Dec 31, 2008, 5:58 AM
The forum was held at the Regional Education Directorate Office in Kanifing.
Speaking at the event, WFP country representative Victoria Ginja said the school-feeding programme has gone beyond the distribution of food to school children, adding that WFP is shifting from food aid to food assistance.
According to her, they are doing their ground preparation for government to take over the implementation of the school-feeding programme, thereby making it a homegrown school-feeding programme.
She urged the participation of smallholder farmers in the implementation. Instead of importing food commodities for the children, they should be fed locally-grown food, which would also generate income for local farmers.
She further urged local farmers to make efforts to improve their production and productivity, describing the school-feeding programme as a market for farmers.
She added that they are working together with the support of the EU to assist farmers.
According to her, the forum was also meant to introduce to the press the school-feeding programme in the country.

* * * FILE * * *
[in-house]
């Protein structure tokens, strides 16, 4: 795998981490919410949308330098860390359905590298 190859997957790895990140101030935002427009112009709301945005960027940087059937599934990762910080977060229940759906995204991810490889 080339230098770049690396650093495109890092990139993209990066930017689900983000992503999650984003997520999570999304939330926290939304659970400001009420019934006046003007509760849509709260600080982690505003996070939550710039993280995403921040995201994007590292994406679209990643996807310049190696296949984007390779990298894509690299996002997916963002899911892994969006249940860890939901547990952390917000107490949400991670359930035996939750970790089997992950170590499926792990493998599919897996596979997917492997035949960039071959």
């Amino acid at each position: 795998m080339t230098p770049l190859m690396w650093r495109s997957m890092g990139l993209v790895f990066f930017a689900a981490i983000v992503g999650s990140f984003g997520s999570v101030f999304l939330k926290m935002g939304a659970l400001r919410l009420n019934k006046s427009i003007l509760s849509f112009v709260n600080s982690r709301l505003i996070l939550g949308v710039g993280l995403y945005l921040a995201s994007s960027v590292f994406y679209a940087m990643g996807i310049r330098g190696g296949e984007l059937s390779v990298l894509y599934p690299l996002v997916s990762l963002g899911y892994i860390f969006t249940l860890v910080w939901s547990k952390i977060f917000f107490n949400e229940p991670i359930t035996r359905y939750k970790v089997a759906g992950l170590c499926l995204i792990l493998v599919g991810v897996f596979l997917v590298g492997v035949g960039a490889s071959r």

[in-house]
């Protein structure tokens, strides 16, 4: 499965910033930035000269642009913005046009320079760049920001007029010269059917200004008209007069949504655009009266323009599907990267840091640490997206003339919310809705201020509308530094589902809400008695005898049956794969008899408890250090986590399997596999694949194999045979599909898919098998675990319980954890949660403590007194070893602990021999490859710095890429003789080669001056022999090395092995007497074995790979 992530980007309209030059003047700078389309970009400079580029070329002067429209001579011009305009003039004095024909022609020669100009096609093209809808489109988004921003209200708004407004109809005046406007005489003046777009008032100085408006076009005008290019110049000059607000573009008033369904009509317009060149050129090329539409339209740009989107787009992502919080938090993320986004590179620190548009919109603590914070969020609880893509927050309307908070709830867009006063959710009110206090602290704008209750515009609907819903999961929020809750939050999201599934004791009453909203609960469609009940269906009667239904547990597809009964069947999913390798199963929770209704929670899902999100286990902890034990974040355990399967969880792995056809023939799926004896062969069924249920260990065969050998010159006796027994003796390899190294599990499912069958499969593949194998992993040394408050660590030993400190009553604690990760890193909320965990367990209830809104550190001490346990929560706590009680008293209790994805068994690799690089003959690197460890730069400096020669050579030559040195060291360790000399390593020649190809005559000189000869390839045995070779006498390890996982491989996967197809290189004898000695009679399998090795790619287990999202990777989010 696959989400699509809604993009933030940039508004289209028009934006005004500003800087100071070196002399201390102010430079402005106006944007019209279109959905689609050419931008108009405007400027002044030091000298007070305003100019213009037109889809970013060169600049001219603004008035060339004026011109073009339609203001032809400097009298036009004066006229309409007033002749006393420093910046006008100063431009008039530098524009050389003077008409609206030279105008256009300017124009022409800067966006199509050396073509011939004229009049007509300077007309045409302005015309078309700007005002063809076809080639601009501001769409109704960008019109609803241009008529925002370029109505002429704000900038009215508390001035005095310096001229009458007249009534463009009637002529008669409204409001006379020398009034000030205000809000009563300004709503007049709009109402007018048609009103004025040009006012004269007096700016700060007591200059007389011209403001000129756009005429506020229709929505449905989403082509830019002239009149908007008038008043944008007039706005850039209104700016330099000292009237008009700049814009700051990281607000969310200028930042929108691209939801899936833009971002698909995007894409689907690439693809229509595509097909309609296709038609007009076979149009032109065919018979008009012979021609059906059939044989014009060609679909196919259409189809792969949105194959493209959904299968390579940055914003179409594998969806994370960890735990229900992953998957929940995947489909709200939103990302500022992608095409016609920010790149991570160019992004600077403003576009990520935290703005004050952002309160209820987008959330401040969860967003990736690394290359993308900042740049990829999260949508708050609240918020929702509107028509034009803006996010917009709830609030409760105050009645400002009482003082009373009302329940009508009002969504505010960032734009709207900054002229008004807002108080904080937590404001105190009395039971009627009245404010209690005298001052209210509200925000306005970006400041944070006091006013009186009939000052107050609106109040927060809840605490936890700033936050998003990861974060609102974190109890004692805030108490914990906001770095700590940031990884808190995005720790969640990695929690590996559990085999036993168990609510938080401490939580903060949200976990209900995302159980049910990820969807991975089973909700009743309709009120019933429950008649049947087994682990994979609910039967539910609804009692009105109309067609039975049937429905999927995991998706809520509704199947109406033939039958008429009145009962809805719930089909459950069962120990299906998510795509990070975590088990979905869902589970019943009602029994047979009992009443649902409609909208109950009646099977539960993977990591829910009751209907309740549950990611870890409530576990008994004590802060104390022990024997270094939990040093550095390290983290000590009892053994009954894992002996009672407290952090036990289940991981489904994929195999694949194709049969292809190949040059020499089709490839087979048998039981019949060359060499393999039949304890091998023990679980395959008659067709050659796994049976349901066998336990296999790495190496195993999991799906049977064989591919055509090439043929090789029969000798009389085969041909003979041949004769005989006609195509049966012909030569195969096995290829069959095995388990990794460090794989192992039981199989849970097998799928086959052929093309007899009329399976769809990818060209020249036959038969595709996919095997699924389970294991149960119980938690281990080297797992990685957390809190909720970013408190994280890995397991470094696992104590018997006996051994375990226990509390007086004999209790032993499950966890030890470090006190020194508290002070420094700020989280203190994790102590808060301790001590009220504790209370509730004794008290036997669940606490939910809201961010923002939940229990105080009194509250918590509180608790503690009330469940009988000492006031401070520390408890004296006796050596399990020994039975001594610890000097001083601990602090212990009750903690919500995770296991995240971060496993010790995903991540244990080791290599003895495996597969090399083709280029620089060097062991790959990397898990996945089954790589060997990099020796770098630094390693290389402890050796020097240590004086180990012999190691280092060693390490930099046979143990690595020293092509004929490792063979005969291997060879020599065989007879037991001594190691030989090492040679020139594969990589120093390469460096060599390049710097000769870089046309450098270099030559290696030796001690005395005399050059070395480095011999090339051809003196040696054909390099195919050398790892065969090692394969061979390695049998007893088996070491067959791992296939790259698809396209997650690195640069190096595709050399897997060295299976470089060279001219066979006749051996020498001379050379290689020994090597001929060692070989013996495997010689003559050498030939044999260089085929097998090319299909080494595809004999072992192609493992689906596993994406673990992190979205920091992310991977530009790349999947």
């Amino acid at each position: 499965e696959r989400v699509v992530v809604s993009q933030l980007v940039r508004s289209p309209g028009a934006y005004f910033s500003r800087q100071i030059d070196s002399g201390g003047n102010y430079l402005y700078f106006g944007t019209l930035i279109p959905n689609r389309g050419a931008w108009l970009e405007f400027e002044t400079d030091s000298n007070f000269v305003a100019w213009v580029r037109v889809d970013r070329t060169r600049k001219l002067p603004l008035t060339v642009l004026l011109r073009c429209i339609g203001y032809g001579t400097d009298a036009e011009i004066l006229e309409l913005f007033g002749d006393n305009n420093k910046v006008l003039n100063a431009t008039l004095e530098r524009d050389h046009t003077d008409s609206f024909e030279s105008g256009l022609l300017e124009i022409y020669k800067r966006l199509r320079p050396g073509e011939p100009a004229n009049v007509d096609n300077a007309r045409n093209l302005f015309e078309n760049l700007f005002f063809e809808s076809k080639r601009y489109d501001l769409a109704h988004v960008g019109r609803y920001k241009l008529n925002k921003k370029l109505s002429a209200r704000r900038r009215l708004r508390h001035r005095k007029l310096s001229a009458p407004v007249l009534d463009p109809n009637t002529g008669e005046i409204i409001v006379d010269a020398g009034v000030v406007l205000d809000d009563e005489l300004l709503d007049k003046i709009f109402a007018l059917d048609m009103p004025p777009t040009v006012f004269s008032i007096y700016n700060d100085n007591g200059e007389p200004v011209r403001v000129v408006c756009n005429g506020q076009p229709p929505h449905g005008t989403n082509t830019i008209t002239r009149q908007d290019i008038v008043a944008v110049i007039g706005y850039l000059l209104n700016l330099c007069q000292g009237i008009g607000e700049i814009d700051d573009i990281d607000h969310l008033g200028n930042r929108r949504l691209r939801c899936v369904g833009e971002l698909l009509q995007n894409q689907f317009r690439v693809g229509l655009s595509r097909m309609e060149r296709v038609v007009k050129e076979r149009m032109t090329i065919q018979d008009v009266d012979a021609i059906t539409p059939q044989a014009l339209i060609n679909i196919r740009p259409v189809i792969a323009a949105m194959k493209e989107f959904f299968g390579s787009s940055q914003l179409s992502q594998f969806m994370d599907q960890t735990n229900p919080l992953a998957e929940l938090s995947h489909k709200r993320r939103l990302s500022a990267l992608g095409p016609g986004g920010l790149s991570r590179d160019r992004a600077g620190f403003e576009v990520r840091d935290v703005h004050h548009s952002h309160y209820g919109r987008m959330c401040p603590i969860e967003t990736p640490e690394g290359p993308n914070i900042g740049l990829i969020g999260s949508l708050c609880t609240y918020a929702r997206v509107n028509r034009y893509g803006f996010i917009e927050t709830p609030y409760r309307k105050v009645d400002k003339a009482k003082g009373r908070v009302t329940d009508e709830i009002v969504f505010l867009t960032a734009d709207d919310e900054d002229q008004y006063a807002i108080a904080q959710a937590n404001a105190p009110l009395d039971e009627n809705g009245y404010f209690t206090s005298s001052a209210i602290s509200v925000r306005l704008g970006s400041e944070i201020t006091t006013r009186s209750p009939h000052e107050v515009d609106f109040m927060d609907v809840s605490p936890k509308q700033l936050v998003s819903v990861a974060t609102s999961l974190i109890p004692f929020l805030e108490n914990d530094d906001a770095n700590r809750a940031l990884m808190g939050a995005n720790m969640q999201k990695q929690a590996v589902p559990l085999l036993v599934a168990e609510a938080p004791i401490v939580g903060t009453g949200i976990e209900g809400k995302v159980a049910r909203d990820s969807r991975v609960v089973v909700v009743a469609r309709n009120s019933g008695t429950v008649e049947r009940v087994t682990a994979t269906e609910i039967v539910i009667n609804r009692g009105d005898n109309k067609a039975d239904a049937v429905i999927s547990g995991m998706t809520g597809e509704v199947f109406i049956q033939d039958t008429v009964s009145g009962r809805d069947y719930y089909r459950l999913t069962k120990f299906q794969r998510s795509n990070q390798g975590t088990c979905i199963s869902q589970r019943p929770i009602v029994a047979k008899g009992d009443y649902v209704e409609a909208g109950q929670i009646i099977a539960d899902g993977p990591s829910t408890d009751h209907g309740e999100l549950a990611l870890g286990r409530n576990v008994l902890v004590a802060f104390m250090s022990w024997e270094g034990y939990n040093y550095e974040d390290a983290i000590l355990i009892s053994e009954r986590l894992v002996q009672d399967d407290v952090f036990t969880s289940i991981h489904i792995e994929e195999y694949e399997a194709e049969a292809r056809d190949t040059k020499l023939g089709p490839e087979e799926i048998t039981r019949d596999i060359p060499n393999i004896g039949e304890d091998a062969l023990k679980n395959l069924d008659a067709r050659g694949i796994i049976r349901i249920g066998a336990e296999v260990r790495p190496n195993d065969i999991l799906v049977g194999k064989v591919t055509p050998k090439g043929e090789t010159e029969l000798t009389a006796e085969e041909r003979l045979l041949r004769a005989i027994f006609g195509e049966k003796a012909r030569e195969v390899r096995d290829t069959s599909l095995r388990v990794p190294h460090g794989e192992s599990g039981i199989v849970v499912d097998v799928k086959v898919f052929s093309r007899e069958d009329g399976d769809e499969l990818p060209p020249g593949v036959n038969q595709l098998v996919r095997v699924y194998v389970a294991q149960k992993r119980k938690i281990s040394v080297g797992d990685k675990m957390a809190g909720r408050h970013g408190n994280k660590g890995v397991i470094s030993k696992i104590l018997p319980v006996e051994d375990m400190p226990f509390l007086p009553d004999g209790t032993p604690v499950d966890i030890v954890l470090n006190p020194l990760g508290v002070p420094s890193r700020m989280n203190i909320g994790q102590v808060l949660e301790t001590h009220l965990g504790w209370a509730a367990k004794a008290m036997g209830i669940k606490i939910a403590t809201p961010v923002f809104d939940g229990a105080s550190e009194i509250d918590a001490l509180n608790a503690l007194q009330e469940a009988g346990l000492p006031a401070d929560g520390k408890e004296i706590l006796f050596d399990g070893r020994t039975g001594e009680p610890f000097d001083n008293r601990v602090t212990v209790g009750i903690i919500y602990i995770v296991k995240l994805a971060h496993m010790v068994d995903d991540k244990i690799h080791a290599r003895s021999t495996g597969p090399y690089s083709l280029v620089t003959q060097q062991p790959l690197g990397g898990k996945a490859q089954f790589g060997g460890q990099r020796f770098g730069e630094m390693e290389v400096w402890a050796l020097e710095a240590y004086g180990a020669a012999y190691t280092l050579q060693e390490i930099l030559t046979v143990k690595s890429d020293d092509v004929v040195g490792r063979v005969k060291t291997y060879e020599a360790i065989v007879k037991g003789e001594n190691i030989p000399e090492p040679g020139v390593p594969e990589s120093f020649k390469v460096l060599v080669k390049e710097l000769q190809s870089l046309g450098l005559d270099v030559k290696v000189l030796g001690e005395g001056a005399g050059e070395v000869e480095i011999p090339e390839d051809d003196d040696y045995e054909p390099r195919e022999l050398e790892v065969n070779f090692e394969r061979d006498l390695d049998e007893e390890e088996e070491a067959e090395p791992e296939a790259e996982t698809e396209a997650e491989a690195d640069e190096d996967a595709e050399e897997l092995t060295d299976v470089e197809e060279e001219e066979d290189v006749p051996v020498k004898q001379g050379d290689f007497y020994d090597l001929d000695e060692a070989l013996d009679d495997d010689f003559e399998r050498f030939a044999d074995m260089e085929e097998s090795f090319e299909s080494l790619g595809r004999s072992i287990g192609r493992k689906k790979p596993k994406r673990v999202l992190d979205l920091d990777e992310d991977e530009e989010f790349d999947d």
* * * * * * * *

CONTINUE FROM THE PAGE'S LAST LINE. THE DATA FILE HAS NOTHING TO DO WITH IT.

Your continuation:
She cited the school-feeding programme as part of a multi-sectorial intervention with the ultimate goal of contributing to increase enrolment and retention.
The strategic partnership between WFP and MoBSE, she said, has become a model framework for collaboration and relationship building that WFP cites as a best practice in bilateralism.
“The commitment totaling $7 million to support school meals in LRR and West Coast regionsensures that we provide daily hot meals to more children who are equally in need,” she said.
Ms Jinga added that the school-feeding programme is to promote equal access to education and learning by boosting enrolment, retention and completion rates; and the feeding programme increases the child’s ability to concentrate and learn, as well as enhancing the child’s educationalachievement by reducing hunger.
The meals also contribute to gender equality by providing special incentives for sending girls to school, she continued.
The permanent secretary MoBSE, Babooucarr Boye, said the sensitization forum was for all stakeholders to have a greater understanding of the homegrown school-feeding programme, and fully participate to ensure that healthy and nutritious food for school-feeding is available in all schools at all times.
He said the programme was designed to empower local farmers to benefit from the school-feeding market, and encourage improved production practices among small-scale farmers.
The event also witnessed a presentation on WFP’s interventions in The Gambia, and on the general school feeding with the objective of establishing the foundation for a nationally-owned sustainable school-feeding programe.
Meanwhile, WFP will this week celebrate the international school meals day, which the WFP and MoBSE consider relevant to take advantage of in creating a better understanding of what the school feeding programme encompasses.